A final variation on the intrinsic approach, very much that of the Anglo-American New Criticism, is the stipulation that a text is ‘good’ to the extent that it achieves what it is trying to do. E.D. Hirsch (1976) agrees in part with this view, but refuses to give all the credit to the text. For the New Critic the text itself displays (or fails to) its creative intention; for Hirsch there is no need to look for absolute certainty or objectivity in the assessment of a text’s worth. Such certainty is an illusion, although we can believe in something quite close to it. For Hirsch, objectivity is a straw man (nothing is truly verifiable), but relativism is a nonsense, too. The problem is that any assessment of ‘what a text is trying to do’ necessarily involves the kind of objectivity that Hirsch suggests we can do without. How do I know if a text has succeeded in doing something unless I am absolutely sure of the objective? Hirsch states:
Frequently, one hears the objection that [such] hypothetical evaluation is a delusion because we can never really know what a work was trying to achieve, only what it in fact did. This objection is invalid. It may be true that we are never certain what a work is trying to achieve, but our guess about its aim can be correct, and with enough evidence we can approach certainty. If absolute certainty were required in literary study, not a single interpretive statement in all existing exegeses could meet the requirement. (1976:117-118)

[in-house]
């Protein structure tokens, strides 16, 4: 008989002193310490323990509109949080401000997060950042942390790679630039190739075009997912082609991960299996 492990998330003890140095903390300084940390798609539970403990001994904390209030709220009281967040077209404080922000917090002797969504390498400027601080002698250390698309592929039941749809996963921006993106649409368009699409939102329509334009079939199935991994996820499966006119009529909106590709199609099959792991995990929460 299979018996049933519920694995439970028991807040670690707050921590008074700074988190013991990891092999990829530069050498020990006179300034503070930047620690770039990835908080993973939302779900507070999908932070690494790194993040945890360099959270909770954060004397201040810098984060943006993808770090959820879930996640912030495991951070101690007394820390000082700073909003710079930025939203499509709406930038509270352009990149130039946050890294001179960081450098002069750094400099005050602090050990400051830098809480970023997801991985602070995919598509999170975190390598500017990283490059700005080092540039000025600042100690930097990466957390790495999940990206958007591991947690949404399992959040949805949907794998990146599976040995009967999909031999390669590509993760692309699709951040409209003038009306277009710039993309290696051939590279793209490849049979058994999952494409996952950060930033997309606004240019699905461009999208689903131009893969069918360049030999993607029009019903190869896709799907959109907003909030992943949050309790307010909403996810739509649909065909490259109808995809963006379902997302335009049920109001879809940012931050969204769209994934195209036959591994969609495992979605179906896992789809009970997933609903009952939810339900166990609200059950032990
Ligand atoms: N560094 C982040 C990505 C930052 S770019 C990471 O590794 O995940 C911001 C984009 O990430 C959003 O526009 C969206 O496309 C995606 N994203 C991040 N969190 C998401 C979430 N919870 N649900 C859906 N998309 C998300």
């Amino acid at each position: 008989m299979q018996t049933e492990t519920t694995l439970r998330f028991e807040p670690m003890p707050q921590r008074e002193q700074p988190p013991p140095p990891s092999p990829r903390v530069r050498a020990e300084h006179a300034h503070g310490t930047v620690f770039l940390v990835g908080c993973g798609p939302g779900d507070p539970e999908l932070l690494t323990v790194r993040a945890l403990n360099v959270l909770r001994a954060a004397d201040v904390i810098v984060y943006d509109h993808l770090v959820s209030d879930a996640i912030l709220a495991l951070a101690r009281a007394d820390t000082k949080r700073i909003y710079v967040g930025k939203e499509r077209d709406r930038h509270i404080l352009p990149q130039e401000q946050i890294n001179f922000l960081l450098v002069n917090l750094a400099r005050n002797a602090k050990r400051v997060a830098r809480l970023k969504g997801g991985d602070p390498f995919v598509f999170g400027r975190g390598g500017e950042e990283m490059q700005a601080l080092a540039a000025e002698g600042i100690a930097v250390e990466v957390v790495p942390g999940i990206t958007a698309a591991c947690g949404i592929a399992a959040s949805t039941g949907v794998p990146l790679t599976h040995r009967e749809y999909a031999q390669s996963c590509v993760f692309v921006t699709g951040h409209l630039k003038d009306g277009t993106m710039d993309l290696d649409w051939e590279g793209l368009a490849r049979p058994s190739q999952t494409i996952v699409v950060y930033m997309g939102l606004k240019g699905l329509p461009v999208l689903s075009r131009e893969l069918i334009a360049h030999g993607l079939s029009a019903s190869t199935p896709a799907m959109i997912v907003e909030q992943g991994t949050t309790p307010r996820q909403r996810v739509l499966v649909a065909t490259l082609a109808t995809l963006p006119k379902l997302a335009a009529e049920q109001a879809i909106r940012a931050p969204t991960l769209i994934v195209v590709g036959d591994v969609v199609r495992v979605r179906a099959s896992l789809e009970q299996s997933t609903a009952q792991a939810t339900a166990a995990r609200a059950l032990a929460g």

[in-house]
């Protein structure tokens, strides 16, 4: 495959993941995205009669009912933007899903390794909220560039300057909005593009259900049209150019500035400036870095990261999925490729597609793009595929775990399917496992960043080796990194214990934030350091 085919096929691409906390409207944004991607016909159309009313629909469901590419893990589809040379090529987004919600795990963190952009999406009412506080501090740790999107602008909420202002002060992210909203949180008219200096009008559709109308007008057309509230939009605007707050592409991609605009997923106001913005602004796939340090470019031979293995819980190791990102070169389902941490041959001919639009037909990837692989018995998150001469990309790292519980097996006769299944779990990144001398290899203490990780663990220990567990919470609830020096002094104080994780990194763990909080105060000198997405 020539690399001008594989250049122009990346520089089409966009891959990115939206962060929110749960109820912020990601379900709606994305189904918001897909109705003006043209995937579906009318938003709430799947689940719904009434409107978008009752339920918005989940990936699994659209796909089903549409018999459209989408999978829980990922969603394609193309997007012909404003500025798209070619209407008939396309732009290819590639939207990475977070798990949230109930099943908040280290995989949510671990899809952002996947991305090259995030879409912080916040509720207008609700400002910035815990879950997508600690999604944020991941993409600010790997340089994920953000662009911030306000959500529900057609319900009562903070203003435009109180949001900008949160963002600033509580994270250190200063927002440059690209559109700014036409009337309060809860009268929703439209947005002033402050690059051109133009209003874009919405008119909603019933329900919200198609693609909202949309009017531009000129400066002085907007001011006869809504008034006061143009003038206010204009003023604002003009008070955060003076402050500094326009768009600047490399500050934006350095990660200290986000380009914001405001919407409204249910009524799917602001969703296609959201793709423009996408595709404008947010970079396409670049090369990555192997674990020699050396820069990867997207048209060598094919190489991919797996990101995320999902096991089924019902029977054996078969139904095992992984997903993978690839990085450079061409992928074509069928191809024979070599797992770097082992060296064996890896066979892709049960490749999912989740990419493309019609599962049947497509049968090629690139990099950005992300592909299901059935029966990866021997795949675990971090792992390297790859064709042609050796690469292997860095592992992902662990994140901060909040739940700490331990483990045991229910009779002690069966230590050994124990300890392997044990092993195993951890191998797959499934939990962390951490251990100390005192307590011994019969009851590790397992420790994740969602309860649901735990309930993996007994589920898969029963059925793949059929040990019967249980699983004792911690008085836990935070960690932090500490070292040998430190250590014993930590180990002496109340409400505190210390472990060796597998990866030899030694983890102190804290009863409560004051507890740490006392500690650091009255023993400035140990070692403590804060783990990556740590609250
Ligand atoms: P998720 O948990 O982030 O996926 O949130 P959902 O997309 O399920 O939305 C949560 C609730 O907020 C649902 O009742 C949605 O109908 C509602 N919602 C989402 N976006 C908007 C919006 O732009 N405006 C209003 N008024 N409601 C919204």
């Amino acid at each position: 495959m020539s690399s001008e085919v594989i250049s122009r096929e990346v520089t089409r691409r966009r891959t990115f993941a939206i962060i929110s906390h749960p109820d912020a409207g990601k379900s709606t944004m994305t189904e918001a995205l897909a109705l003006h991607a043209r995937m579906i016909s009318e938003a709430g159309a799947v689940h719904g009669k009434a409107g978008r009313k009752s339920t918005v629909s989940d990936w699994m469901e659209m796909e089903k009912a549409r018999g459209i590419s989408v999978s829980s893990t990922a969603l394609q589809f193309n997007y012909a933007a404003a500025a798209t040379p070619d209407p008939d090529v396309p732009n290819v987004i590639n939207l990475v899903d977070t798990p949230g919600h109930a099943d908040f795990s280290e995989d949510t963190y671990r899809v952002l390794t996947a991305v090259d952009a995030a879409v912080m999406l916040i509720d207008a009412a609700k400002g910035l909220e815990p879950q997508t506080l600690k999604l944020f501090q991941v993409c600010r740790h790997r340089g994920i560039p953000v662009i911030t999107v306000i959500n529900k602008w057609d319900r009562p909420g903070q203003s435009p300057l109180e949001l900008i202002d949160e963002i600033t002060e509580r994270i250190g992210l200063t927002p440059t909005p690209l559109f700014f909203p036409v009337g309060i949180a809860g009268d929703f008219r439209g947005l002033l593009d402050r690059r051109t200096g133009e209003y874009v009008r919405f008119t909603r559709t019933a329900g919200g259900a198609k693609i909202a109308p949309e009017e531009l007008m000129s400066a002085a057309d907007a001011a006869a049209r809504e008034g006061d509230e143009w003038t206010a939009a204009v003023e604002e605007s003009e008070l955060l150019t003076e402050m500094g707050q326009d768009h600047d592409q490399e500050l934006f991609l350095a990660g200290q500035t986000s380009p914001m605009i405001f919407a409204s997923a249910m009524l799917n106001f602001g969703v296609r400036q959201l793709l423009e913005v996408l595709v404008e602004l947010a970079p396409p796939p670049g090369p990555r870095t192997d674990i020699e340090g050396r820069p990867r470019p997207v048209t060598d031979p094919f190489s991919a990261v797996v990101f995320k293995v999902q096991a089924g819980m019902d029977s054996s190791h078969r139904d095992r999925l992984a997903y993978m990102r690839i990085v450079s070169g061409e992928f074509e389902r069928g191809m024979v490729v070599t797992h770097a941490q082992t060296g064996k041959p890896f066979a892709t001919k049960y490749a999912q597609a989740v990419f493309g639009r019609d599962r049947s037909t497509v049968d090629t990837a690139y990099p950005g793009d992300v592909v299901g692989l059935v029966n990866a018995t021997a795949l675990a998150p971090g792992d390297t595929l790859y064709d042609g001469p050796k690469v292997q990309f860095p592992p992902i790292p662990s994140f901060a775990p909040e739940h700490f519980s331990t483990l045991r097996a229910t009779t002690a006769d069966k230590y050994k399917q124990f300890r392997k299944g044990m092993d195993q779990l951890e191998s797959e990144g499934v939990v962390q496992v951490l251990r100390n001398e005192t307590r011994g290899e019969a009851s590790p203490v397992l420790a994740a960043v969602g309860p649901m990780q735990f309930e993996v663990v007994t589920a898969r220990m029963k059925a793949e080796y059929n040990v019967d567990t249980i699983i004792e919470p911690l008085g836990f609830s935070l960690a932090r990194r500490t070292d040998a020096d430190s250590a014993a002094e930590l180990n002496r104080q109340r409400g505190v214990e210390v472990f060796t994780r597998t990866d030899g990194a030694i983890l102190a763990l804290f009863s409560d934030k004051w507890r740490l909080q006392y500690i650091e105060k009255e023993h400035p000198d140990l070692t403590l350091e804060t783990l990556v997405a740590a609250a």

There is of course a further, trivial problem for the writer: if I set out to write a cliched, third-rate novel I can probably succeed without too much difficulty and will therefore have produced ‘good’ literature. Hirsch does acknowledge this, however, and admits therefore that evaluation based on successful outcome of aims or intention cannot form a privileged criterion of literary value. But there are two very important issues attached to Hirsch’s claims. First, there is the claim that no interpretive statements can be made concerning literature if ‘certainty’ were a necessity. If this is the case it might throw us back to our earlier problem, that the instability of literary evaluation is matched by the instability of interpretation in literary essays.